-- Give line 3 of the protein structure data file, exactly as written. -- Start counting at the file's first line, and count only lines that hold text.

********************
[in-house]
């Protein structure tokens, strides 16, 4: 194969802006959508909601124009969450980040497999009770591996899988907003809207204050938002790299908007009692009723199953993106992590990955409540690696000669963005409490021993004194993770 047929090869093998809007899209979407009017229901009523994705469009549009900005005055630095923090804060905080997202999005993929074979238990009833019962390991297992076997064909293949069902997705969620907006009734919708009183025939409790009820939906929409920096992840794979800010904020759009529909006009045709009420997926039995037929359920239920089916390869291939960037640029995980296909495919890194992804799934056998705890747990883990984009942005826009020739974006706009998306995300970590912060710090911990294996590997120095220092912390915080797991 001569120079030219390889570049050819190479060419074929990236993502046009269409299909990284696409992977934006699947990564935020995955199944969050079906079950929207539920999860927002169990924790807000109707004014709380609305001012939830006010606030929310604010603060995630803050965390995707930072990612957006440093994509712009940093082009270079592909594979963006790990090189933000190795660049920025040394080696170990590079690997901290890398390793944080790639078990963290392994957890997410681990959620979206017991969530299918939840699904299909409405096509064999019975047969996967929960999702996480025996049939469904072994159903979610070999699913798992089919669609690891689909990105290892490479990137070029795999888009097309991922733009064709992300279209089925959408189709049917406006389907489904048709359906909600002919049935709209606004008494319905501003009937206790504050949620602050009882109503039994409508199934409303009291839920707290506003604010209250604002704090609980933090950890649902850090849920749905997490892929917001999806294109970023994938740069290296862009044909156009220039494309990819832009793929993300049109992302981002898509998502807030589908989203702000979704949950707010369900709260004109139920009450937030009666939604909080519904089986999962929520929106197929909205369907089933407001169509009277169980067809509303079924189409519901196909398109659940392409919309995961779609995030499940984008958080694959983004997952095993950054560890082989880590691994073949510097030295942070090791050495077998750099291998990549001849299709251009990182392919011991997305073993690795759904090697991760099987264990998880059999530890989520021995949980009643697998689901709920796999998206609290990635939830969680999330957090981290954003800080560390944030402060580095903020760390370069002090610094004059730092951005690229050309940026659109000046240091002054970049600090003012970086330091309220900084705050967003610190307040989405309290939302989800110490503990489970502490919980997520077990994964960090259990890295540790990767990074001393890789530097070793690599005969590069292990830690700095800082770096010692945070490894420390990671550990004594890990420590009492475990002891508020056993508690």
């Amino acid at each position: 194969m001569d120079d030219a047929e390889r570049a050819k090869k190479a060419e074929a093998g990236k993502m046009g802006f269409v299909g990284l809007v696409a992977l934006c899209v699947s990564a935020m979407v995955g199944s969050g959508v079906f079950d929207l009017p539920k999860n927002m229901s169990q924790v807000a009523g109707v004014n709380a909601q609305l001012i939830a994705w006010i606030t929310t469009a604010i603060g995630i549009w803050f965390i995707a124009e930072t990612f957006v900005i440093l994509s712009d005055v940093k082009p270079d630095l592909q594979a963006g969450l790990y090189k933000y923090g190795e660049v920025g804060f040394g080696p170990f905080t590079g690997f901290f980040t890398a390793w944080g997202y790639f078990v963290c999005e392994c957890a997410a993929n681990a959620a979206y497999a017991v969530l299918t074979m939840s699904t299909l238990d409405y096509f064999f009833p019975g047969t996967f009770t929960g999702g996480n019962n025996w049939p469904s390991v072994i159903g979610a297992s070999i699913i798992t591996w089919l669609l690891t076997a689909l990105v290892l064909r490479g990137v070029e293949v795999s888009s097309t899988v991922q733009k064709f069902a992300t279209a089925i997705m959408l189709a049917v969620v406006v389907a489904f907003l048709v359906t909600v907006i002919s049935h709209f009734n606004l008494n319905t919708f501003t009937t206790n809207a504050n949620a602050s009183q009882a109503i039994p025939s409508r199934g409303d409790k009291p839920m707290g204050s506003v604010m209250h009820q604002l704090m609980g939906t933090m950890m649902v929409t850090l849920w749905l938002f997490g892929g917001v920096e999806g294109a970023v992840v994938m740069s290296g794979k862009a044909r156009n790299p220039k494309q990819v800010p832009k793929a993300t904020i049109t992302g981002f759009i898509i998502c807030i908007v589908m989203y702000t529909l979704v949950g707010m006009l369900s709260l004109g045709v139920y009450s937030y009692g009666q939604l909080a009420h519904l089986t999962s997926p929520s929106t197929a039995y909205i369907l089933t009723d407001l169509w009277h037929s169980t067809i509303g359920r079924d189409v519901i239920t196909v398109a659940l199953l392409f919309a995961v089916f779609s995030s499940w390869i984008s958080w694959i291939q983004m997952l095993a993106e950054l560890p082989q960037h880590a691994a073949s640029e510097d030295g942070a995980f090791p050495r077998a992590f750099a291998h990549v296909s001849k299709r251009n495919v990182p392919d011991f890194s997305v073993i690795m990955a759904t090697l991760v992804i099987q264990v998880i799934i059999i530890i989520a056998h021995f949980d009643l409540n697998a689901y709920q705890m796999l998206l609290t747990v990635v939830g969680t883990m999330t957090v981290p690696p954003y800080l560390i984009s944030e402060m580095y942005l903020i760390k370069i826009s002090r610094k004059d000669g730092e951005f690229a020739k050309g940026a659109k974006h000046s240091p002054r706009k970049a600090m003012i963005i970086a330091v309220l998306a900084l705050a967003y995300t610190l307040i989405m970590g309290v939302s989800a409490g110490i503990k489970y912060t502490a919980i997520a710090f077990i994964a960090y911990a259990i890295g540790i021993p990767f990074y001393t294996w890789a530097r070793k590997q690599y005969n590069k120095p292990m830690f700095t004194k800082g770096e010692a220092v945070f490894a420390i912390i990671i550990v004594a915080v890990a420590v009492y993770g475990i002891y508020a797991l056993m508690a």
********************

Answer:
């Amino acid at each position: 194969m001569d120079d030219a047929e390889r570049a050819k090869k190479a060419e074929a093998g990236k993502m046009g802006f269409v299909g990284l809007v696409a992977l934006c899209v699947s990564a935020m979407v995955g199944s969050g959508v079906f079950d929207l009017p539920k999860n927002m229901s169990q924790v807000a009523g109707v004014n709380a909601q609305l001012i939830a994705w006010i606030t929310t469009a604010i603060g995630i549009w803050f965390i995707a124009e930072t990612f957006v900005i440093l994509s712009d005055v940093k082009p270079d630095l592909q594979a963006g969450l790990y090189k933000y923090g190795e660049v920025g804060f040394g080696p170990f905080t590079g690997f901290f980040t890398a390793w944080g997202y790639f078990v963290c999005e392994c957890a997410a993929n681990a959620a979206y497999a017991v969530l299918t074979m939840s699904t299909l238990d409405y096509f064999f009833p019975g047969t996967f009770t929960g999702g996480n019962n025996w049939p469904s390991v072994i159903g979610a297992s070999i699913i798992t591996w089919l669609l690891t076997a689909l990105v290892l064909r490479g990137v070029e293949v795999s888009s097309t899988v991922q733009k064709f069902a992300t279209a089925i997705m959408l189709a049917v969620v406006v389907a489904f907003l048709v359906t909600v907006i002919s049935h709209f009734n606004l008494n319905t919708f501003t009937t206790n809207a504050n949620a602050s009183q009882a109503i039994p025939s409508r199934g409303d409790k009291p839920m707290g204050s506003v604010m209250h009820q604002l704090m609980g939906t933090m950890m649902v929409t850090l849920w749905l938002f997490g892929g917001v920096e999806g294109a970023v992840v994938m740069s290296g794979k862009a044909r156009n790299p220039k494309q990819v800010p832009k793929a993300t904020i049109t992302g981002f759009i898509i998502c807030i908007v589908m989203y702000t529909l979704v949950g707010m006009l369900s709260l004109g045709v139920y009450s937030y009692g009666q939604l909080a009420h519904l089986t999962s997926p929520s929106t197929a039995y909205i369907l089933t009723d407001l169509w009277h037929s169980t067809i509303g359920r079924d189409v519901i239920t196909v398109a659940l199953l392409f919309a995961v089916f779609s995030s499940w390869i984008s958080w694959i291939q983004m997952l095993a993106e950054l560890p082989q960037h880590a691994a073949s640029e510097d030295g942070a995980f090791p050495r077998a992590f750099a291998h990549v296909s001849k299709r251009n495919v990182p392919d011991f890194s997305v073993i690795m990955a759904t090697l991760v992804i099987q264990v998880i799934i059999i530890i989520a056998h021995f949980d009643l409540n697998a689901y709920q705890m796999l998206l609290t747990v990635v939830g969680t883990m999330t957090v981290p690696p954003y800080l560390i984009s944030e402060m580095y942005l903020i760390k370069i826009s002090r610094k004059d000669g730092e951005f690229a020739k050309g940026a659109k974006h000046s240091p002054r706009k970049a600090m003012i963005i970086a330091v309220l998306a900084l705050a967003y995300t610190l307040i989405m970590g309290v939302s989800a409490g110490i503990k489970y912060t502490a919980i997520a710090f077990i994964a960090y911990a259990i890295g540790i021993p990767f990074y001393t294996w890789a530097r070793k590997q690599y005969n590069k120095p292990m830690f700095t004194k800082g770096e010692a220092v945070f490894a420390i912390i990671i550990v004594a915080v890990a420590v009492y993770g475990i002891y508020a797991l056993m508690a």